- Place where the work was made
- Media category
- Materials used
- ink wash and watercolour on paper
- 31.0 x 25.0 cm
- Purchased with support of the Art Gallery Society of NSW through the Elizabeth Fyffe Bequest 2021
- Not on display
- Accession number
- © Estate of Joy Hester/Copyright Agency
- Artist information
Works in the collection
Joy Hester produced some of the most intriguing imagery to emerge in Australia during the 1940s and 1950s. The formative years of her practice in Melbourne from the late 1930s coincided with the tumultuous era of world conflict. Hester formed part of a group of young artists including Sidney Nolan, Albert Tucker and Arthur Boyd, who were intent on artistic change. Their works registered a profound shift in the traditions of figurative art in Australia.
Inscribed with an identity that merged social, intellectual, emotional and subconscious facets of the self, these artists collectively created a strange new repertoire of nervy bodies, distorting the figure to express the psychological dimensions of the self and to encompass the anxious, traumatic era of war. As an artist whose singular focus remained on the possibilities of representing the human form, Hester, although largely unrecognised outside of her artistic peers during her lifetime, was at the forefront of this revolution.
In Melbourne’s wartime milieu, Hester established the distinctive terms of her practice. She adopted ink drawing over painting as her primary medium and, harnessing the feel for transience that came with it, creating turbulent psychological portraits. She produced a vast and varied body of drawings during the war but often returned to figurative motifs of isolation and enclosure. By the late 1940s she had further stripped her subjects bare, inflating the eyes to the point that they stood for the figure and created dark, tormented enigmas of a confined self.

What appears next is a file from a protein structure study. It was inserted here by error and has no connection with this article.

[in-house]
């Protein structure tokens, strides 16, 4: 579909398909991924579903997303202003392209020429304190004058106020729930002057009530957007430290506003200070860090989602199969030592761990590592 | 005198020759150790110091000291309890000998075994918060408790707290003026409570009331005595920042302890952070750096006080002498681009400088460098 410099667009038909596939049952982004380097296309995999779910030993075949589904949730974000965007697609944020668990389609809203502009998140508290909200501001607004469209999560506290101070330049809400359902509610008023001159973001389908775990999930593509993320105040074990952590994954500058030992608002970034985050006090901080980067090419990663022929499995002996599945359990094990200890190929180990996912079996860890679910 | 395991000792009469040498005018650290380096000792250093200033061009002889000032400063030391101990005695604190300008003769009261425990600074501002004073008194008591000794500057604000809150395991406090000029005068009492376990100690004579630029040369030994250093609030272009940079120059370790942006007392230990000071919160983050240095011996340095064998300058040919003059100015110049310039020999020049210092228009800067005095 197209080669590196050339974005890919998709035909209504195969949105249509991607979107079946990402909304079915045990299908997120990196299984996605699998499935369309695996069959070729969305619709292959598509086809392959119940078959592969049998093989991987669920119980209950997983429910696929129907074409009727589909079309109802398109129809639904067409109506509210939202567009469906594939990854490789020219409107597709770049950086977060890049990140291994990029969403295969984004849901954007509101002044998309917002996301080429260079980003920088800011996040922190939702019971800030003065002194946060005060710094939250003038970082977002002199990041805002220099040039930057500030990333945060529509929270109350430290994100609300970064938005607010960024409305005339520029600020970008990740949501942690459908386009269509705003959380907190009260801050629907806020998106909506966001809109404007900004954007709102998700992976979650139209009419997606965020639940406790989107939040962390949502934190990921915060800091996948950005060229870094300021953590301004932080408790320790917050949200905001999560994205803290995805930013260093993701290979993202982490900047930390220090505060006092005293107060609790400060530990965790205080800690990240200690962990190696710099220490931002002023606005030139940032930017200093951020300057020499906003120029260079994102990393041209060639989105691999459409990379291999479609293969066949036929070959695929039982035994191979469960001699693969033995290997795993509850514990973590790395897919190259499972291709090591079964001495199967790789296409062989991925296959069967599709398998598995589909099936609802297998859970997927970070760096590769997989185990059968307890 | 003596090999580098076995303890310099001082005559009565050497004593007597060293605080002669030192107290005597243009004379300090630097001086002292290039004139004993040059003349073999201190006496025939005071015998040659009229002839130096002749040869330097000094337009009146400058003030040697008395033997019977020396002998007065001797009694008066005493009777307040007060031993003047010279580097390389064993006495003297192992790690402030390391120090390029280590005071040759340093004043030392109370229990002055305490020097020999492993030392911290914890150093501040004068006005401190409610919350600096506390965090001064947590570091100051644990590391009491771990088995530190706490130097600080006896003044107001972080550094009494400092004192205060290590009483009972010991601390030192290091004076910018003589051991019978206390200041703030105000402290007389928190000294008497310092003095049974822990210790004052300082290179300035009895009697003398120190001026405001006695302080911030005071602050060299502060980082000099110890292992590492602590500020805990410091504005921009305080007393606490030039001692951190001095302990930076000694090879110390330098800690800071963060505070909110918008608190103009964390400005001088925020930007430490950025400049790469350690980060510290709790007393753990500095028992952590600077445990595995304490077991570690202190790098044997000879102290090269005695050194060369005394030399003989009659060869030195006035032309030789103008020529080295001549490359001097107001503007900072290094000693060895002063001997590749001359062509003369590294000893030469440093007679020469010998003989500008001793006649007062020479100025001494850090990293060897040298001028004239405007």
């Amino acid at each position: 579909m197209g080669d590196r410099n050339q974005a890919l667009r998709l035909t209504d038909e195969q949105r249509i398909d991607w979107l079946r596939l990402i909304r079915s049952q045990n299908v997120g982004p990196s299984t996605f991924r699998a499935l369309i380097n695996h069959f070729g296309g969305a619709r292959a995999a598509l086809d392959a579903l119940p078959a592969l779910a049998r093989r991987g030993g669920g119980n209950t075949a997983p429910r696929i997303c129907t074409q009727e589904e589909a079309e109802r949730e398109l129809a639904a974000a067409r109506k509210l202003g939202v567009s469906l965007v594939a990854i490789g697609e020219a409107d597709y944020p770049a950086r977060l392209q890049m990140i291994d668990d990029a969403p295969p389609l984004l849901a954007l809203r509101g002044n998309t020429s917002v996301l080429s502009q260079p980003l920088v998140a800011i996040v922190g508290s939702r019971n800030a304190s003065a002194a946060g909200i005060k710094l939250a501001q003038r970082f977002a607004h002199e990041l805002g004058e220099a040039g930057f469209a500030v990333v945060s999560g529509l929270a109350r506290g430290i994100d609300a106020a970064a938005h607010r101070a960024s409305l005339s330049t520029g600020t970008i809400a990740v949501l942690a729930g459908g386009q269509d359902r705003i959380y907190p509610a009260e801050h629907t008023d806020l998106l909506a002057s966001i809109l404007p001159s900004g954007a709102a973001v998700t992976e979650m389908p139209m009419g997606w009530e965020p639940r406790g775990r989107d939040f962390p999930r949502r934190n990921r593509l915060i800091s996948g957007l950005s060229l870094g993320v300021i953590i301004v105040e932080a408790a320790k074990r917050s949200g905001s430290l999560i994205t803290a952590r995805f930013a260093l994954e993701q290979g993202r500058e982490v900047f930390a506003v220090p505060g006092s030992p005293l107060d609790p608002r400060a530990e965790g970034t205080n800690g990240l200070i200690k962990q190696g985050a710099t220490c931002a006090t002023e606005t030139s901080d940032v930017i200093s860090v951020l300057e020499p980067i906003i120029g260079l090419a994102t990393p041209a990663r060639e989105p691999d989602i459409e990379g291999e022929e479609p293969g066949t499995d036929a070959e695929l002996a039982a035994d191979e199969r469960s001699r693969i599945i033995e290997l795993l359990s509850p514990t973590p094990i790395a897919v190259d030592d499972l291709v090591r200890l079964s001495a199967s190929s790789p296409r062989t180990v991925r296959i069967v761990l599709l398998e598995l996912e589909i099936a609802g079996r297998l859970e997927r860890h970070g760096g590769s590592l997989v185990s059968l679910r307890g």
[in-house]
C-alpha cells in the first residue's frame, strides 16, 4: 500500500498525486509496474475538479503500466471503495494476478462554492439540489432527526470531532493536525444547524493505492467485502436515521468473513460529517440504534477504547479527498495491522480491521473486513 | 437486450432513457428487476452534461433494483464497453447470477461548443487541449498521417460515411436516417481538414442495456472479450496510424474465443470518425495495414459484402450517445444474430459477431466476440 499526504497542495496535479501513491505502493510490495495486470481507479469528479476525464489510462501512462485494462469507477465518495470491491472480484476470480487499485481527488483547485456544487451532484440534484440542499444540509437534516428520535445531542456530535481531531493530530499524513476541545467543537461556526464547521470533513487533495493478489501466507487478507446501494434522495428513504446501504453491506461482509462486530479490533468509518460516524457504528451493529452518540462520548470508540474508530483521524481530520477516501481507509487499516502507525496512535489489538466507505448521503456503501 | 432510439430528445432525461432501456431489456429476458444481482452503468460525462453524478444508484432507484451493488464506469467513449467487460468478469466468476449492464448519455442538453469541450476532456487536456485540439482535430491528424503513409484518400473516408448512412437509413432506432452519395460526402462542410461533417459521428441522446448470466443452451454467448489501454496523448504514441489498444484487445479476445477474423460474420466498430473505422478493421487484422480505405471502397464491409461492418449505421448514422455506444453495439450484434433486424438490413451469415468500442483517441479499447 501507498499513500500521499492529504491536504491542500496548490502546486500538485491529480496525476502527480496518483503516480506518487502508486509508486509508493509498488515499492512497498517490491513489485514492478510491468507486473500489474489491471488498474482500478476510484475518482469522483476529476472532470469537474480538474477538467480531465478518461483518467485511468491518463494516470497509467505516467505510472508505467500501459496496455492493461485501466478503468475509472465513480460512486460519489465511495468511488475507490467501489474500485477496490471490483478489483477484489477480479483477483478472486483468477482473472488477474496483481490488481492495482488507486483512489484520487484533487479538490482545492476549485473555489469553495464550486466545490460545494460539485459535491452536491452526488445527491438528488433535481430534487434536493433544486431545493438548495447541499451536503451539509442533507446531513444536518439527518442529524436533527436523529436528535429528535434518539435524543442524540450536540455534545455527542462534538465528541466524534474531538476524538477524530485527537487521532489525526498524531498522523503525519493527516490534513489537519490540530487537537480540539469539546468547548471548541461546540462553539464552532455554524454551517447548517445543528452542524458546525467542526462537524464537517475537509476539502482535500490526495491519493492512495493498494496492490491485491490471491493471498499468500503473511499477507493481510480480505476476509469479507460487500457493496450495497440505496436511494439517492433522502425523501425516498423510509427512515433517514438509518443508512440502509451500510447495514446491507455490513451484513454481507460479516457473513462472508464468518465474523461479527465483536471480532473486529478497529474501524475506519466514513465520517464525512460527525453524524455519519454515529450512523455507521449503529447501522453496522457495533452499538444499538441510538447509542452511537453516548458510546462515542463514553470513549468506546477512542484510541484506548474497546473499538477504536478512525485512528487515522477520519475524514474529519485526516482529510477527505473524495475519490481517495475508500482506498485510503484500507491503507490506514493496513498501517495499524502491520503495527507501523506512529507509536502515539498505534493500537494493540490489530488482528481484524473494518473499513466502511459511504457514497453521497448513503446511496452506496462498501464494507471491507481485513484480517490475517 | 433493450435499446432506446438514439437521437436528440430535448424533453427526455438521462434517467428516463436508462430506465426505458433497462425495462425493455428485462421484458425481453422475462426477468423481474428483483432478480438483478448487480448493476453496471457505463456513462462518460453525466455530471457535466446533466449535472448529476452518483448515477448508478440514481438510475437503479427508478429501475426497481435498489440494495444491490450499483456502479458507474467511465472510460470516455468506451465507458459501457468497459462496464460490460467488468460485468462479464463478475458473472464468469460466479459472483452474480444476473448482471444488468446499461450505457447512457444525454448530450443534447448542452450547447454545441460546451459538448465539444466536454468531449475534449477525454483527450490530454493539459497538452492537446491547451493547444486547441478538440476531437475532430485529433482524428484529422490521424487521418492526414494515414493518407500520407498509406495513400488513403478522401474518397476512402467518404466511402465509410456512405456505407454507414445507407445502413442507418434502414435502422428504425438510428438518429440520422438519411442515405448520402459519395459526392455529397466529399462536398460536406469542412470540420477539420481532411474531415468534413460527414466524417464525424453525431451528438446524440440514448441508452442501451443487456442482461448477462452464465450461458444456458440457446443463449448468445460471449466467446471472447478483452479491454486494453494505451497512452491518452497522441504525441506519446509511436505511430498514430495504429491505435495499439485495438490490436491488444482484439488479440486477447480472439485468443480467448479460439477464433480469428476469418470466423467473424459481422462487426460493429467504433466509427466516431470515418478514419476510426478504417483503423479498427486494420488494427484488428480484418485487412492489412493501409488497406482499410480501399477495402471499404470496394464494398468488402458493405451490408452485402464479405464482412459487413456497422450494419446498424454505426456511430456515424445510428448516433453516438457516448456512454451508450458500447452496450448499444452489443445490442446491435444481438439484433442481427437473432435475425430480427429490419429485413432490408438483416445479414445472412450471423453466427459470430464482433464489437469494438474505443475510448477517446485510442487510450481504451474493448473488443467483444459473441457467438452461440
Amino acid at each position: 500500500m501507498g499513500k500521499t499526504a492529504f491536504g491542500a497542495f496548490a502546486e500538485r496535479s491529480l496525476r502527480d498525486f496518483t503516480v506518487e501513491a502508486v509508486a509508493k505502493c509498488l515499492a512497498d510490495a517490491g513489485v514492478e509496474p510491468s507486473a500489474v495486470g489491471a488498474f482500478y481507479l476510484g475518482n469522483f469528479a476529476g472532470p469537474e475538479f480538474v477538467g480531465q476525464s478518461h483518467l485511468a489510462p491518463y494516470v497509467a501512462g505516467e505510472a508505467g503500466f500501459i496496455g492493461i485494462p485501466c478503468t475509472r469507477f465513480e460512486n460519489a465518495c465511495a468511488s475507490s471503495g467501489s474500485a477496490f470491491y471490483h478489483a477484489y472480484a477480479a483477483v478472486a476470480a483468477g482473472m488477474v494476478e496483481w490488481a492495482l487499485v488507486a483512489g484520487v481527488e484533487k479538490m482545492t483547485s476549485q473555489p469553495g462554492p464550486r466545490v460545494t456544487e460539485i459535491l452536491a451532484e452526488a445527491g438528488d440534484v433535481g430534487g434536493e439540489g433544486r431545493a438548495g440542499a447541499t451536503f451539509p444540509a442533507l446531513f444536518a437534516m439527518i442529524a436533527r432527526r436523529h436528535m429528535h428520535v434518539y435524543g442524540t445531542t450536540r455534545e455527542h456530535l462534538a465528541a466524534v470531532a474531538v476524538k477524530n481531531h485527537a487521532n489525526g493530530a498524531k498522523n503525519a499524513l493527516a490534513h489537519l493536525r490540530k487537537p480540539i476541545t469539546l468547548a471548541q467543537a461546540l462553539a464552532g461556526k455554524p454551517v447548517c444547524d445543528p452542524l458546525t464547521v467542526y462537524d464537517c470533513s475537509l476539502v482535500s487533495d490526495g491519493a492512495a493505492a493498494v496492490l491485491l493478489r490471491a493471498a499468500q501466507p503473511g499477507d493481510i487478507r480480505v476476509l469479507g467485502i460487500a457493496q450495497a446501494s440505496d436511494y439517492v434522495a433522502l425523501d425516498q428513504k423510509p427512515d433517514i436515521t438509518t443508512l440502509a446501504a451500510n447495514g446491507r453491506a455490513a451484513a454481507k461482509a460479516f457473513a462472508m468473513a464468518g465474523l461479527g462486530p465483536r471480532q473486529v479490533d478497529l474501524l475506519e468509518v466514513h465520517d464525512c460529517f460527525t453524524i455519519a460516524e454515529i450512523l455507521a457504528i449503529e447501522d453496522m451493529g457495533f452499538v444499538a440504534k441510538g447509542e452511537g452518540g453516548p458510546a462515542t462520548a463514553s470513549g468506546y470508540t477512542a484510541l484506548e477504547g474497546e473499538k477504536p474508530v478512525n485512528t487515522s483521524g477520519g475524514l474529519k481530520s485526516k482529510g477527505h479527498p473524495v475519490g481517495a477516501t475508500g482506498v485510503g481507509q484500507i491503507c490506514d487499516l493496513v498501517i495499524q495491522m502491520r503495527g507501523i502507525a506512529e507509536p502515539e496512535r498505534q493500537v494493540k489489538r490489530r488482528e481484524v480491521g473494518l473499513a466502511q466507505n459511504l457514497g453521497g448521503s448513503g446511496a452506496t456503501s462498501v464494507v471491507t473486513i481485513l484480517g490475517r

By 1948 there was an emotional recalibration in Hester’s work as she embarked on her exceptional Lovers series of drawings which she continued to work on throughout the 1950s. Hester has replaced her earlier tormented imagery with recurring motifs of lovers’ merging bodies, often an ethereal female and darker, sometimes shadowy male presence. The eyes remained central as a compositional device melding the figures, and a motif used to project both desire and disturbance of such closeness.
Lovers 1948-49 is one of the formative works in this series. It is an energised affirmation of love, connection and sexual union. But Hester’s works are never entirely straightforward, and in Lovers 1948-49 there is an uneasy sense of the individual being consumed, negated by closeness, a lurking apprehension that would become fully pronounced in later works of this series.
Lovers 1948-49 beautifully characterises Hester’s capacity to create strange figurations, formed by her unique expression of the rigours of the psyche. She does so here with minimal but varied mark making; the “nervous line”, as artist Ken Whisson once described it, with which she renders her eyes, and the bold, inky contours that bind her figures.
When Hester first exhibited examples of her Lovers drawings, along with her earlier Faces and Sleep series in her first solo exhibition at Melbourne’s Bookclub Gallery in the 1950s, critics found them too ‘personal’ and their meaning ‘lost in obscurity’. Not a single work sold. Today Hester’s Lovers works are understood as the most significant of her career, and among the most evocative expressions of the psychological dimensions of human relationships ever created in Australian art.
Where the work was made
Other works by Joy Hester
See all 9 works